Dealing with Depression

When you’re ill, it’s easy to get depressed. You’re not on track like your friends, your body is attacking you at every turn, and nobody really seems to understand.

When it’s real, clinical depression, you need to get help. I’ve been there! Counseling and properly medicating my pain got me back to a more normal mindset- but here’s the thing. I still fight depression. Daily.

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Yep. That’s right. Me, Miss Positive Blogger, fights depression every single moment of every single day. Sometimes it’s the pervasive empty kind, and other times it’s just an overwhelming sad. So far, my best line of defense has been overwhelming positivity. I’ve done #100HappyDays, I’ve done the Seven Day Positivity Challenge, and I’ve read The Happiness Project. When I was sunk into my deep dark pit, I thought everyone who said “fake it til you make it” was a lying jerk who needed to leave me alone. Now? I cling to every little happy moment I can get.

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Sometimes, like when I get glutened or have an especially bad pain day, faking it isn’t enough. Those are the days I have to be gentle with myself. I drink hot chocolate and vanilla coke. I buy a large milkshake without beating myself up about it. I spend extra cuddle time with the kittens, even though there’s laundry to be done and dishes to be washed. I lay in the hammock and watch Minnie chase bugs around the yard. I take a million selfies and delete all but one.

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After I self-care crawl back out of a slump, I like to keep busy. Whether that means painting in the floor, calling up a friend, or binging on video games while my husband sleeps at night, I do whatever it takes to keep my mind active. This is also the time I take special care of my body, because a healthy mind needs my body as nourished as possible (especially since I have some nutritional problems from my celiac.) So the post-slump peak is full of fresh juices and cute, vegan salad bowls.

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But the most important thing about tackling my depression is being able to reach out. Sometimes, all the self care in the world won’t be enough to tackle that bad brain. In those times, I have to know when to call in a backup team. Whether it’s talking it out with my mom, crying with my husband and best friend, or actually sucking up my pride and seeing my counselor early, knowing when to reach out is a huge step in fighting depression. Reaching out and getting help can mean the difference between a bump in the road and digging a depression well from which you refuse to emerge.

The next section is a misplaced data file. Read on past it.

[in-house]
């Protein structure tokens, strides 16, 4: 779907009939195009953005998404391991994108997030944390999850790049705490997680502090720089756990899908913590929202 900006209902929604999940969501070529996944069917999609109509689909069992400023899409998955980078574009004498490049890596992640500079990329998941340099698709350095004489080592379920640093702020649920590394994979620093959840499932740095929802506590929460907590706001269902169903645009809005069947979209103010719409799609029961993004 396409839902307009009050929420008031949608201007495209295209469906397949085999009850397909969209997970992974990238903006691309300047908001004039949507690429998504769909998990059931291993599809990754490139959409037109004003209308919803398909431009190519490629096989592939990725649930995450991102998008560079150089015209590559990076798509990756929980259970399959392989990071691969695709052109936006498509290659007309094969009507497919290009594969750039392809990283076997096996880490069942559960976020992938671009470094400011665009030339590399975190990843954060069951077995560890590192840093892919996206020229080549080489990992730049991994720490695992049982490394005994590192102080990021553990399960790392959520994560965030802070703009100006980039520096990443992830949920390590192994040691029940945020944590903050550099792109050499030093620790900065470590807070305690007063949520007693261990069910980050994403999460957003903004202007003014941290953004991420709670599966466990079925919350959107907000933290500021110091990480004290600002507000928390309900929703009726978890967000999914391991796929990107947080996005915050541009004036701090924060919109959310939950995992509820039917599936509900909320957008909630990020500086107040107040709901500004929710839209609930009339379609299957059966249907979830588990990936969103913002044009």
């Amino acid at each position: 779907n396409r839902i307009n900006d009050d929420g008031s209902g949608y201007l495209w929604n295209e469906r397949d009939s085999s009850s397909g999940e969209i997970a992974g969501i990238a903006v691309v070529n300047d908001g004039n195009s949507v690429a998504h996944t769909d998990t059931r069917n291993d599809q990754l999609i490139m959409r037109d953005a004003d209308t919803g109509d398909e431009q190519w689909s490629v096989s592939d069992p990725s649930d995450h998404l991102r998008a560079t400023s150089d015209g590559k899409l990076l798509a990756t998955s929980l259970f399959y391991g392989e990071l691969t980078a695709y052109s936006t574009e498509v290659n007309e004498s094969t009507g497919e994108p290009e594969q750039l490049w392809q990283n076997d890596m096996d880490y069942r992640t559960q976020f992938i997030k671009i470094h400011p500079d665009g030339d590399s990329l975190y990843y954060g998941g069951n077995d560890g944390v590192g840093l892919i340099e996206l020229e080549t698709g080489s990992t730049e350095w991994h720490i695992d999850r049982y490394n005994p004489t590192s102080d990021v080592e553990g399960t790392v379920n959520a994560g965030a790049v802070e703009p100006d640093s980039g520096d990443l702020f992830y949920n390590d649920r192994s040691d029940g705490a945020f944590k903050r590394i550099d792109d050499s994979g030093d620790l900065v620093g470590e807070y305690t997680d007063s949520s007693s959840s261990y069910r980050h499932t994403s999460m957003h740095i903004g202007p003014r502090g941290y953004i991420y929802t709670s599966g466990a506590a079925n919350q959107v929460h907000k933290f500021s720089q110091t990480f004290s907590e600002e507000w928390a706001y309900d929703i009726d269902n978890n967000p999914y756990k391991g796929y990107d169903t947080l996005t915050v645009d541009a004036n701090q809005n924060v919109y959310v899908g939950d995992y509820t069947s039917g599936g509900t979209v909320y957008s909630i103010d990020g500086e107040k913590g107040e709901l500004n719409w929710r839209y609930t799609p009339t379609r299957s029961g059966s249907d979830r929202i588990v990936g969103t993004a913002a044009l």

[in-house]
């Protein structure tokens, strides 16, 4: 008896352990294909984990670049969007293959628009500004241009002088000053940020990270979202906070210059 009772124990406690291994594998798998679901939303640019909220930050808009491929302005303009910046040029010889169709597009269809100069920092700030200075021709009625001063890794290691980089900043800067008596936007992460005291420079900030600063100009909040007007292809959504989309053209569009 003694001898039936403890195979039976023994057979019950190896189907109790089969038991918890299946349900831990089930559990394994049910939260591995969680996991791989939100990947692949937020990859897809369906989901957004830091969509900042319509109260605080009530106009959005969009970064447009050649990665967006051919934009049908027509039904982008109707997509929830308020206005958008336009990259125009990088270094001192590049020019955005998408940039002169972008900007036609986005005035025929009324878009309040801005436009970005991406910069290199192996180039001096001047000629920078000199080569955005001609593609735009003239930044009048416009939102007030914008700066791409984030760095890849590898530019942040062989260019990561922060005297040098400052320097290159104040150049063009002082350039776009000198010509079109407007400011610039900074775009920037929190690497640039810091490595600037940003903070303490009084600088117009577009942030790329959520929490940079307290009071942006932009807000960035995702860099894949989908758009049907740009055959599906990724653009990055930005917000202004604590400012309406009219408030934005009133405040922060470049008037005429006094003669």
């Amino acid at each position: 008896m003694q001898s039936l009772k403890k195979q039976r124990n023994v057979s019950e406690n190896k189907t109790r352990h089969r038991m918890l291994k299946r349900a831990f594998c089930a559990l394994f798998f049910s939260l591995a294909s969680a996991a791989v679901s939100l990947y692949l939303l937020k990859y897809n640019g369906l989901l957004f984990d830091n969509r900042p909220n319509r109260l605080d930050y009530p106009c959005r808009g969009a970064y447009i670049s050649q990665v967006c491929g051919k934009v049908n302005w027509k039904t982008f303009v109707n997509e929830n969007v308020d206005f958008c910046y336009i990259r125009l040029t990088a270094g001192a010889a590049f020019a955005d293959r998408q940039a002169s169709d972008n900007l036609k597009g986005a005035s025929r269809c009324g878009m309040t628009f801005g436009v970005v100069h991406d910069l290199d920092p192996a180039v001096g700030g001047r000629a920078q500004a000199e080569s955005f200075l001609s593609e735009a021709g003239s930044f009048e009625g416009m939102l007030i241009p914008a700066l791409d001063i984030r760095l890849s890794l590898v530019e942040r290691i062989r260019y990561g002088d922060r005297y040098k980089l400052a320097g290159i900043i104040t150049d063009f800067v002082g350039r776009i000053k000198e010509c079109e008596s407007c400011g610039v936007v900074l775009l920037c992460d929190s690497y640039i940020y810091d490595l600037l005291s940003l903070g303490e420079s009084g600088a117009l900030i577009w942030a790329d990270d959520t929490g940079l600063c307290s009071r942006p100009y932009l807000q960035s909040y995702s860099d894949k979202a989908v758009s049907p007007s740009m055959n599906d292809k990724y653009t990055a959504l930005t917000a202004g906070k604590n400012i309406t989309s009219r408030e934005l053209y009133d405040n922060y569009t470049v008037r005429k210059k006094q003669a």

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If you’re anything like me, it’s scary to reach out. You don’t want to admit you’re sliding back into depression. After all, everyone has fifteen bad days in a row, right?

Well, some people might, but you don’t have to. If you’re struggling, please take care of yourself and reach out. If you’re not struggling, reach out to friends and family who are. You’ve all seen the “depression hurts” commercials. It does. But we can all do our part to make it hurt less.

If you feel like you can’t reach out to someone, I am happy to connect you with resources!

Living, Not Surviving

Sometimes, with chronic illness, it seems like I’m using all my energy just to survive. Just eating, showering, and feeding the pets can take an entire day’s worth of energy. I felt so down about it, I started comparing myself to my healthy friends- look at them, in college, working, living on their own. But after I talked to them? It seemed they were just as stuck as I was.

They were stuck in a routine, doing the same things day after day to get by. Beyond their college classes and their day jobs, they had no clue what to do with their life, or what really made them happy.

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It seems that I wasn’t the only one unhappy with my life! It seems like a lot of people don’t actually know themselves, what they want, or what makes them happy. For me? I’ve found now that good food, travel, and writing make me happy. So does makeup, my pets, and educating about chronic illness. That’s why I started regularly posting on this blog- it’s fun!

So if you’re in a rut, I challenge you this: do one thing for yourself each week and don’t feel bad about it. It can be as simple as ordering a coffee with whole milk when you think you should get skim (but you really want that full fat latte) or as grand as signing up for a cooking class or a vacation!

Find out what makes you shine.

Personally, I find that my mental health improves tremendously when I’m doing things for myself. My mental health, in turn, helps my physical health. I know this won’t work for everyone but in a lot of cases, it’s worth a try.